A lengthy legal battle involving Australian entrepreneur Dick Smith and yeast-spread brand AussieMite appeared to come to an end last week, with the Federal Court ruling Smith’s OzEmite spread could stay on shelves, following Intellectual Property Australia initial ruling in favour of AussieMite in 2014.
The OzEmite trademark was registered by Dick Smith in 1999 but was not approved until 2003. Smith didn’t launch the product until 2012, claiming he wanted to get the taste right, reports Mumbrella.
Meanwhile, Roger Ramsay applied to register the AussieMite name in 2001, which Smith opposed at the time. IP Australia approved the AussieMite application in 2003.
Australian trademark law dictates the owner of a trademark owners must use it within five years of registration, or third parties may apply to remove it from the register. AussieMite sought to do this with the OzeMite trademark in 2011, having previously objected to Smith’s bid to trademark the name in 2002.
The case has been back and forth since then, with both parties putting forward public defences for their brands. On Friday, Federal Court judge Anna Katzman ordered AussieMite to pay Smith’s legal costs.
However, speaking to SmartCompany this morning, Smith says he would have never entered in the battle if he knew how much money it would cost him.
“This is an example of the ridiculous cost of the law, we’ve spent $550,000 on this case so far, and AussieMite has spent something like $400,000,” Smith says.
Profits from OzEmite go towards various Australian charities, such as the Cancer Council and the McGrath Foundation. Smith says the lengthy legal battle means less money will be sent to these charities this year.
“That’s half a million less going to charities this year. If I knew that, I would have never entered into this, I would have just changed the name to DickyMite,” he says.
Smith believes these levels of costs can “absolutely” spell the end for smaller businesses, saying something must be done to prevent cases “siphoning money from charities and industries”.
Smith was also critical of IP Australia’s handling of the case, believing both time and money had been wasted.
“I think IP Australia needs some confident people in the department, this was a major error from the IP office,” Smith says.
“It was clear to IP Australia that we registered the trademark first, and we have been using it, there’s over one million jars of OzEmite on shelves right now.”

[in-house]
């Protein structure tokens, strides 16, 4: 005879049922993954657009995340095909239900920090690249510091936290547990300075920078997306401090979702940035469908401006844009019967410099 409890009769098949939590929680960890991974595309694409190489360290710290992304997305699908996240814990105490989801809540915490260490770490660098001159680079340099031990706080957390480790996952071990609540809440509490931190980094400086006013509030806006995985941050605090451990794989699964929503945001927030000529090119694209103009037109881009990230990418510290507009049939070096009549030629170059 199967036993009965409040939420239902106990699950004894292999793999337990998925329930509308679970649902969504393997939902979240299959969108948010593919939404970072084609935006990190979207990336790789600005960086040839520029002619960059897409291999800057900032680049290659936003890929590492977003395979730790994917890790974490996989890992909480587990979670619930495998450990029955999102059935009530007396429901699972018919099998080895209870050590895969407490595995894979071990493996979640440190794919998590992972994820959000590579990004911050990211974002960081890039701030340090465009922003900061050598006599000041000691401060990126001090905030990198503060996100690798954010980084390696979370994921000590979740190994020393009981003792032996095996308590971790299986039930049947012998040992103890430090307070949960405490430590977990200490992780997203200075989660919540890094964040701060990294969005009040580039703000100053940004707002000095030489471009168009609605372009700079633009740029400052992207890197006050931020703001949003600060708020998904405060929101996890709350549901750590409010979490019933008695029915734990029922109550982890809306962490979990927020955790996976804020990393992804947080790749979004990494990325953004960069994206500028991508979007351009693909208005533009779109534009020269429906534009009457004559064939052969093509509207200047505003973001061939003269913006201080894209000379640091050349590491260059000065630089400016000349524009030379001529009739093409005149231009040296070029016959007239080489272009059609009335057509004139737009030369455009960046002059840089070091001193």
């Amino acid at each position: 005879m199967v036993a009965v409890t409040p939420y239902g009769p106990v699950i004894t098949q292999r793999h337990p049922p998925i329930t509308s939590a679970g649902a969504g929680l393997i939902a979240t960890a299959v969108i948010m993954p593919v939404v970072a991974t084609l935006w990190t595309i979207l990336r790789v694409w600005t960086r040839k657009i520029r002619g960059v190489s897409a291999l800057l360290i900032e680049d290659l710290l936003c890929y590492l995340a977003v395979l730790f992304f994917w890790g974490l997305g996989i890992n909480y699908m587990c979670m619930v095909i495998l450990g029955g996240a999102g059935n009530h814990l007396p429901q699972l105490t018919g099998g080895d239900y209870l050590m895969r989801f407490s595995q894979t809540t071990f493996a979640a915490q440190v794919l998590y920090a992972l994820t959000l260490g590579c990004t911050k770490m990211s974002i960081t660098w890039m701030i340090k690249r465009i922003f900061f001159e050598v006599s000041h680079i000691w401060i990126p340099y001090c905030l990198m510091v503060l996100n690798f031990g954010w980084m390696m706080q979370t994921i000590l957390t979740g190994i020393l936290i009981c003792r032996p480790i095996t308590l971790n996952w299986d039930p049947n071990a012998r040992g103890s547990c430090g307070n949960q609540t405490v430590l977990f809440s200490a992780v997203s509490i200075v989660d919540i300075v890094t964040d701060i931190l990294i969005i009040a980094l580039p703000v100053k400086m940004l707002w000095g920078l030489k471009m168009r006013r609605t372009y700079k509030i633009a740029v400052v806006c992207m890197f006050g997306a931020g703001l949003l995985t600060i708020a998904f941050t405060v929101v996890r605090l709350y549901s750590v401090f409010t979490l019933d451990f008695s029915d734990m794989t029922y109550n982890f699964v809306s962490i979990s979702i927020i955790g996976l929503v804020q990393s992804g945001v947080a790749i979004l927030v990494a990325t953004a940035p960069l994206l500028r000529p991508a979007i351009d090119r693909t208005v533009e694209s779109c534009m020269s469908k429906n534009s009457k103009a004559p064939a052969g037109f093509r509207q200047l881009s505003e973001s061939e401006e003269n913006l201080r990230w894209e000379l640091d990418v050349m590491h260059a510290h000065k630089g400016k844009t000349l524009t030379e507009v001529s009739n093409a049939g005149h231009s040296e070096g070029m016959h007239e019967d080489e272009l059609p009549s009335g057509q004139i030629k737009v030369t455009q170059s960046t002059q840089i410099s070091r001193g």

“The right course of action is to leave both products in the marketplace and let the market decide. If you have both products there, the customer can tell the difference, but if you only have one it causes real problems.”
In response to Smith’s comments, Fatima Beattie, deputy director general at IP Australia, told SmartCompany “IP Australia administers IP rights in accordance with the relevant legislation and legal precedents set by the courts”.
“If Mr Smith or any other customer has concerns about the quality of the service they have received from us, we encourage them to raise it with us as soon as possible … we take our customer service responsibility very seriously,” Beattie said.
Ramsay has indicated AussieMite may challenge the federal court’s decision, but Smith believes this will be unsuccessful, claiming these discretion decisions were “very difficult to appeal”.
“High stakes games of poker”
John MacPhail, an intellectual property specialist at Lynch Meyer lawyers, told SmartCompany though this case was not straightforward, some further risk assessment should have been done.
“When people get in fights, it takes time and money to unravel them. AussieMite took a risk taking on Dick Smith, and now that risk has come home to roost,” MacPhail says.
“It’s not just the cost that’s high, it’s the time, resources, and sleepless nights. A better course of action would have been to just change the name.”
Referring to the amount spent by Dick Smith on the legal battle, MacPhail says it is “quite high, but probably not too far off the mark” for such cases.
“Dick Smith’s been through the various levels of the legal mill, but that much is not too far off what one should expect for these sorts of battles,” he says.
“These cases are like high stakes games of poker, and just like with poker there’s a fair bit of bluffing.”
For small businesses that may be dealing with a potential trademark dispute, MacPhail says acknowledging the risks is absolutely key.
“Do the maths and apply the risk allocation factors, you’ll find it’s rarely worthwhile getting into a fight,” he says.
“Businesses often don’t have a full appreciation of the risks and what’s involved.
“Litigation isn’t a sprint, it’s a marathon, and sometimes it’s an ultra marathon.
SmartCompany contacted AussieMite but did not receive a response prior to publication.
*This article was updated on August 15, 2016, at 2.07pm to include a response from IP Australia.